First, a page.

COMP38411: Cryptography and Network Security (2010-2011)
The advances in the Internet and wireless communication technologies have led to an impressive growth in the mobile internet. It is now a daily routine for people to share information via, and access services on, the Internet anywhere and anytime. Information that is transmitted, processed, stored, and managed on networked systems is particularly vulnerable to security threats, such as identity theft, manipulation or misuse of valuable or confidential information, deliberate damage to systems and services, and fraud and forgeries in e-banking and e-business dealings. Therefore, how to protect information and resources against these threats has become an important topic.
This course unit is aimed at introducing the technologies and practices that can be used to secure information, computer systems and networks. The course will cover security threats and vulnerabilities, principles of cryptography, and practical topics in network and Internet security. It is designed for students who have some understanding of computer networks and protocols, but no background in security.
|Programme outcome||Unit learning outcomes||Assessment|
|A3||Understand the principles and practices of cryptographic techniques.|
|A3 B1||Understand a variety of generic security threats and vulnerabilities, and identify and analyse particular security problems for a given application.|
|A3||Understand the design of security protocols and mechanisms for the provision of security services needed for secure networked applications.|
|A3||Appreciate the application of security techniques and technologies in solving real-life security problems in practical systems.|
|B1||Design security protocols and methods to solve specified security problems.|
|C4||Be familiar with current research issues and directions of network security.|
Introduction to security issues: Basic notions of security (confidentiality, integrity and availability), security threats, models, policies, and mechanisms.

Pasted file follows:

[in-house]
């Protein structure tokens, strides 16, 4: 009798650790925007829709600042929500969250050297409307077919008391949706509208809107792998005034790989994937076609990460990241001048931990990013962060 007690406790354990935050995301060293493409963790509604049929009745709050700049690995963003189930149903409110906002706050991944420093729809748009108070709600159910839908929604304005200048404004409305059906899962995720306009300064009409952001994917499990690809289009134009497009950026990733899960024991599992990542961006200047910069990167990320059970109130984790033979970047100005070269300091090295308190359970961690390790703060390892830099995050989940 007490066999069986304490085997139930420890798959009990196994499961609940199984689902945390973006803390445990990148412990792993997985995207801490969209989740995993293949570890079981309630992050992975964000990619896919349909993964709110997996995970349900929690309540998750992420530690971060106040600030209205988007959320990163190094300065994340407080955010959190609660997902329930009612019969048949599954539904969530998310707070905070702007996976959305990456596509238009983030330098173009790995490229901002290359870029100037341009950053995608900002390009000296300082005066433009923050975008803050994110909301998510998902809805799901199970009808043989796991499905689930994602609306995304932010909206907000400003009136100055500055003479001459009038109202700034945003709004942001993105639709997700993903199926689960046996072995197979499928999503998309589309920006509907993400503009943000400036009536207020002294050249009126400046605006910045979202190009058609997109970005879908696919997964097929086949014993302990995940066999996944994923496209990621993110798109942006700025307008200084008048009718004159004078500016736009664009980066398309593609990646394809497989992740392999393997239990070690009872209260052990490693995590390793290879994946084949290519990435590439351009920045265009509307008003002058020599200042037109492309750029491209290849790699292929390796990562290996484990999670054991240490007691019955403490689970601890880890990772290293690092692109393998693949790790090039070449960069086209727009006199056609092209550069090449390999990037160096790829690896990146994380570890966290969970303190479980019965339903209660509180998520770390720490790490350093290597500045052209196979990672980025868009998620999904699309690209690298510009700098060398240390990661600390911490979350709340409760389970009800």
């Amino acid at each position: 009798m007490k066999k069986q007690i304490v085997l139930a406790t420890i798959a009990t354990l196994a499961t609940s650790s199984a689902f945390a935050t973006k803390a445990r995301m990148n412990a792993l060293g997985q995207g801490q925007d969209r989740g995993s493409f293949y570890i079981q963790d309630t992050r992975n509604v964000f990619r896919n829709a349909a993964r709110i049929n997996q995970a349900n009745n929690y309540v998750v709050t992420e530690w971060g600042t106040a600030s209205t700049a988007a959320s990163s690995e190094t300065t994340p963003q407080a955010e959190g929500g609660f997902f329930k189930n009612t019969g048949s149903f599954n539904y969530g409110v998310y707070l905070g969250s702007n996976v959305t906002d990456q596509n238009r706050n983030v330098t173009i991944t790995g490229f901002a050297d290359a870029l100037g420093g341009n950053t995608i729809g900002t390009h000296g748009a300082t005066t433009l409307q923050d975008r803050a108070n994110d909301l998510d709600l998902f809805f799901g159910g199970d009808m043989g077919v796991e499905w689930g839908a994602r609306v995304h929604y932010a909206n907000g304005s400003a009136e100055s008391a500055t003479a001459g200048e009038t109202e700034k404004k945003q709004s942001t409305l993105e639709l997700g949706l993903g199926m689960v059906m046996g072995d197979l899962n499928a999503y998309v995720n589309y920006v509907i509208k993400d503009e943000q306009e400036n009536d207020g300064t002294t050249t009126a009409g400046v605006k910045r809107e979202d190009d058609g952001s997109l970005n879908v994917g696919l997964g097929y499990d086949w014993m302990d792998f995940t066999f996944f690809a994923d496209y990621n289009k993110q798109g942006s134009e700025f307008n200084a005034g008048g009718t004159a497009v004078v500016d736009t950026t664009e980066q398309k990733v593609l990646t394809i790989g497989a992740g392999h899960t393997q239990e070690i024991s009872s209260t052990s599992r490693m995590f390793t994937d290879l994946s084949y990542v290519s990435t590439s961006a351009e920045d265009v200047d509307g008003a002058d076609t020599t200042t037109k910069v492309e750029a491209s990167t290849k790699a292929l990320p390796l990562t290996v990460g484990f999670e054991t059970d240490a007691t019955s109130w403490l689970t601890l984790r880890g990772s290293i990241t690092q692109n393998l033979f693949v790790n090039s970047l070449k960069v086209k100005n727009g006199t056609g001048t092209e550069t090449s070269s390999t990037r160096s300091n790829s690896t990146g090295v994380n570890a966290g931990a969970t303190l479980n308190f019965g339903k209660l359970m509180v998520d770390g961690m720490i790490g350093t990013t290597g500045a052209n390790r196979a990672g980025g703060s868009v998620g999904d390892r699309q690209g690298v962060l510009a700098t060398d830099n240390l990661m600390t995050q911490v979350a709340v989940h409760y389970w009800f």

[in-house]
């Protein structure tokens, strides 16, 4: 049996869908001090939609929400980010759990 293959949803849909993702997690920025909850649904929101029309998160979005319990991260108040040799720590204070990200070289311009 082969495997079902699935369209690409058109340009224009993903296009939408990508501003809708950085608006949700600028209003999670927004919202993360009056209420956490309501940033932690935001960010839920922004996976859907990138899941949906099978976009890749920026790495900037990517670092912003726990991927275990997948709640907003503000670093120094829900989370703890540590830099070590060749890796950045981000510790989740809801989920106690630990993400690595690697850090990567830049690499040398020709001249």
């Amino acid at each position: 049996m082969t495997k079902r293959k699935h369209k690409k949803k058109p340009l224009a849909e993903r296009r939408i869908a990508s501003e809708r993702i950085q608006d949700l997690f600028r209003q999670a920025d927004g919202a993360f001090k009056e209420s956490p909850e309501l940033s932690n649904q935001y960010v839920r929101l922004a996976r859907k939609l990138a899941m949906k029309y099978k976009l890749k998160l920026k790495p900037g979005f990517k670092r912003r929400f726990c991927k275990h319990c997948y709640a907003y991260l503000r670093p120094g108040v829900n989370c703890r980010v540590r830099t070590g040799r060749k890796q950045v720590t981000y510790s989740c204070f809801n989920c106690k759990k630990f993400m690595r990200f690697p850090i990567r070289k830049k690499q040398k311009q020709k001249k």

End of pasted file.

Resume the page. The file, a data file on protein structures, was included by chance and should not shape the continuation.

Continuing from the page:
Cryptographic building blocks: conventional cryptography (Feistel ciphers, AES), public-key cryptography (RSA), message authentication and cryptographic hash functions (SHA and HMAC), digital signatures, digital certificates and Public Key Infrastructures (PKIs), key management and distribution (Diffie-Hellman, and Needham-Schroeder protocols).
Channel security: IP security (IPSec), secure socket layer (SSL/TLS).
Lectures 13 - 17
Security services: user identification and authentication (unix authentication solution, smart-card authentication solution, Kerberos), access control structures (access control matrix, capabilities and access control list).
Lectures 18 - 21Advanced topics: e.g. wireless local area network (WLAN) security, e-commerce security, Grid security.
The main text book is Cryptography and Network Security by William Stallings, but there are many other very useful books, e.g. Matthew Bishop, Computer Security: Art and Science Addison-Wesley, 2003, ISBN 0-201-44099-7.
There are also useful resources on the Internet, e.g. http://www.cert.org, and http://www.itl.nist.gov/.
Core TextTitle: Cryptography and network security: principles and practice (7th edition)
Author: Stallings, William